5. Great reflective post Holly! Some of us are too busy making money and almost forget a time for his/her family. When my father died 7 years ago, that was the time I realized how important time is. We need to balance everything, we need to find a money, but we should not neglect our family.

  6. Wow this was a moving post, Holly. I think it’s really easy to get caught up in making money and looking to tomorrow at the detriment of today. I know it’s happened to me often and living one day at a time is something I hope to get better at.

  7. Love this post! I’d trade all I have just to get more time with quite a few people.

    1. I wouldn’t yet, but I know that day will come.

  8. Buying time is precisely how I view our goal of FI, actually. Once money isn’t something we have to worry about earning on a day to day basis, it frees us up to spend much more time with each other and other people we care about.

  9. What a great reminder, Holly. I can’t imagine working around so much grief everyday, but it sounds like you met some remarkable people and gained a unique perspective. Thanks for sharing.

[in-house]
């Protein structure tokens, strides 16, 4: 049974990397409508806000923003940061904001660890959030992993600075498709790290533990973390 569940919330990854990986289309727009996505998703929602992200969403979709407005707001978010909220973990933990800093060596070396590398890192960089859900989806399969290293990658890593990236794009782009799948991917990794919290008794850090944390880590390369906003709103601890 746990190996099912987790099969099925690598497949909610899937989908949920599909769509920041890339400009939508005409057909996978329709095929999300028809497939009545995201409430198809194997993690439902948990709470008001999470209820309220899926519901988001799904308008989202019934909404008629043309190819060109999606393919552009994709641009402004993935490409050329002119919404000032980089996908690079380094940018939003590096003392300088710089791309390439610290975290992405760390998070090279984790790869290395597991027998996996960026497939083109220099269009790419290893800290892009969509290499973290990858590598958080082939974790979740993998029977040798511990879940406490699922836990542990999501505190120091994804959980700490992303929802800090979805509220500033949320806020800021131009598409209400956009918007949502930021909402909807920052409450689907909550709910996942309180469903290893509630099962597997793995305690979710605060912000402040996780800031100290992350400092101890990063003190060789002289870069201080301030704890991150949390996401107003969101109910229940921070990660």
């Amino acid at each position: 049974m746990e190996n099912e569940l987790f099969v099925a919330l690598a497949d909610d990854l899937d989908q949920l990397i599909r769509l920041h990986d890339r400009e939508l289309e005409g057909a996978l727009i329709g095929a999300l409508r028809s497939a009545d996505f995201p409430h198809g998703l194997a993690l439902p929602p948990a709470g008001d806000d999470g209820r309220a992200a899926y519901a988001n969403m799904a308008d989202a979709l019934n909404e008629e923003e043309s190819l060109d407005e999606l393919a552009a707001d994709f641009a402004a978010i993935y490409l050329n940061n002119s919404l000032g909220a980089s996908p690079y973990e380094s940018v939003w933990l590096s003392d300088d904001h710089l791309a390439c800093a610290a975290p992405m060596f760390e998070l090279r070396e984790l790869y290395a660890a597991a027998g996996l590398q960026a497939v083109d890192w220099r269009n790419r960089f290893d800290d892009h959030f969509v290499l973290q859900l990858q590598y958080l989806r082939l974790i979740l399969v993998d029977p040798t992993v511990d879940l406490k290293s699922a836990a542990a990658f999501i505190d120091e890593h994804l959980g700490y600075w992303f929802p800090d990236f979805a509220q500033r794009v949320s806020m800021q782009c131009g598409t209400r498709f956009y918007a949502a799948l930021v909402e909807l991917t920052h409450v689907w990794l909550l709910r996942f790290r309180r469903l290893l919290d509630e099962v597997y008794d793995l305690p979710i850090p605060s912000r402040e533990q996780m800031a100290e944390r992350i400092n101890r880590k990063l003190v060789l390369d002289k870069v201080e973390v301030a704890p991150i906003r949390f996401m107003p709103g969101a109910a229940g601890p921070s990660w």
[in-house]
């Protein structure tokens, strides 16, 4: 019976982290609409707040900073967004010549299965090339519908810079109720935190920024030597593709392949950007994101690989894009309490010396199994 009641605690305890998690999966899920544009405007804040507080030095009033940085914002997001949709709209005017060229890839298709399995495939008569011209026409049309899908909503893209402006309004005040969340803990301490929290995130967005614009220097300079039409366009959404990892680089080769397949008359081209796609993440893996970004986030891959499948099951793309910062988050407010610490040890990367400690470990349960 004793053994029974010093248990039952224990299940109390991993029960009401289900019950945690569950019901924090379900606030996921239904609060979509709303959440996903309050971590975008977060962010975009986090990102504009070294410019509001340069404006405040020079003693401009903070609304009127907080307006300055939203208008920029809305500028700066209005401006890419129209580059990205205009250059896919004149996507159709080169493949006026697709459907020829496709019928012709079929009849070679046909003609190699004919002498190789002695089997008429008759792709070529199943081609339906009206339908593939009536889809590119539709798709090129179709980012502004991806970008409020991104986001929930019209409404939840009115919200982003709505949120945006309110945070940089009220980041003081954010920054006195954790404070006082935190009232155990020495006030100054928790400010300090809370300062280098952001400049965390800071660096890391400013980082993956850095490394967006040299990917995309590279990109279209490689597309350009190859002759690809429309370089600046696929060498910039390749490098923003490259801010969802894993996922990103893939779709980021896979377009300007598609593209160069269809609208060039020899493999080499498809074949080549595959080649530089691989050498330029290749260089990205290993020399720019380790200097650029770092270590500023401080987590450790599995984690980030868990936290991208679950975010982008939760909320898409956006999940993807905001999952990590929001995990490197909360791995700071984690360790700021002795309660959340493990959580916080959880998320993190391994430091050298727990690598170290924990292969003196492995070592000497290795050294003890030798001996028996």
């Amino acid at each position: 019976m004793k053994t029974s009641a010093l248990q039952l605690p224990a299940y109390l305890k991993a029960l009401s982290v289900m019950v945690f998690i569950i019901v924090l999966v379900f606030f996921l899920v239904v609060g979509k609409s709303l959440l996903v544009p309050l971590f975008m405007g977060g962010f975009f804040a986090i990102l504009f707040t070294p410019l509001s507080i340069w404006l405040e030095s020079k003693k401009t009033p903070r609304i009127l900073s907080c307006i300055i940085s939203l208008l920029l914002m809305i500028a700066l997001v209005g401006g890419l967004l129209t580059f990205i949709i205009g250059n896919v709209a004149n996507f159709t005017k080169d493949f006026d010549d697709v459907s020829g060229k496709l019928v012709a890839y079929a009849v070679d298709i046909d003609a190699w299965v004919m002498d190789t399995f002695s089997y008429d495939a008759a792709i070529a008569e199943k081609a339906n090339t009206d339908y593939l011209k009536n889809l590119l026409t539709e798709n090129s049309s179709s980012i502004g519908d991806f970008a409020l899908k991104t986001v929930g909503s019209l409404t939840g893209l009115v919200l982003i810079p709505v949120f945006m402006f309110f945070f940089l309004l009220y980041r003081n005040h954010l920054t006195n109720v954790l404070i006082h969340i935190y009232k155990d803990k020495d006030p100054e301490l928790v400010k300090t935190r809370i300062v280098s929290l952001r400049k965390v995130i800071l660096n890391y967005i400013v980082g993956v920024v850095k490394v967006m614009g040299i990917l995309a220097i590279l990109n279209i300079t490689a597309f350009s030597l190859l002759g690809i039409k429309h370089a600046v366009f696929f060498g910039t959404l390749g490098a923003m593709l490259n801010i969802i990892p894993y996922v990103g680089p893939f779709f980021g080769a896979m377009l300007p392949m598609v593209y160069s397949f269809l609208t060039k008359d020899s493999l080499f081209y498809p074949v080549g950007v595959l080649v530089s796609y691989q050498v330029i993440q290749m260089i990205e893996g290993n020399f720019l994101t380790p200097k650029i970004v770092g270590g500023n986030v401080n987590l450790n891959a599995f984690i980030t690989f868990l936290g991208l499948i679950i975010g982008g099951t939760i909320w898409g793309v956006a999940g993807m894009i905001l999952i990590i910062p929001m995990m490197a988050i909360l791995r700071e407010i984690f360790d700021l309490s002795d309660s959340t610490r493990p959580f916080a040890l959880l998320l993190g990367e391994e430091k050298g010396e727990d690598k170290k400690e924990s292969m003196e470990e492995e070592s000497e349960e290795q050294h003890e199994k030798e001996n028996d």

10. I’ve met a few people who work in the mortuary industry and they all seem so happy. Maybe it’s because you do see what life can give and take away and they want to make the best of it.

  11. Thanks Holly,

    I think this post sums up what led me to more frugal. Time is infinitely more valuable than “stuff.” I’m happy to have entered a blogging community that is no more than a massive marketing campaign for LIFE.

  12. Loved the post Holly…very thought provoking. You learned some valuable lessons at the mortuary. Sometimes I think I need to live my fully everyday. I love planning for the future but sometimes you need to live today also. You’re right, money is just a tool…I find myself sometimes too obsessed with accumulating it to achieve financial freedom or to buy a house.

  13. It is usually old people (me included) who seem to value time probably because we realize how quickly it goes by. I often tell my students to make time count because before you know it, you will be old like me.

  14. A bit of a morbid topic but definitely a worthwhile consideration to ensure you’re living your life correctly.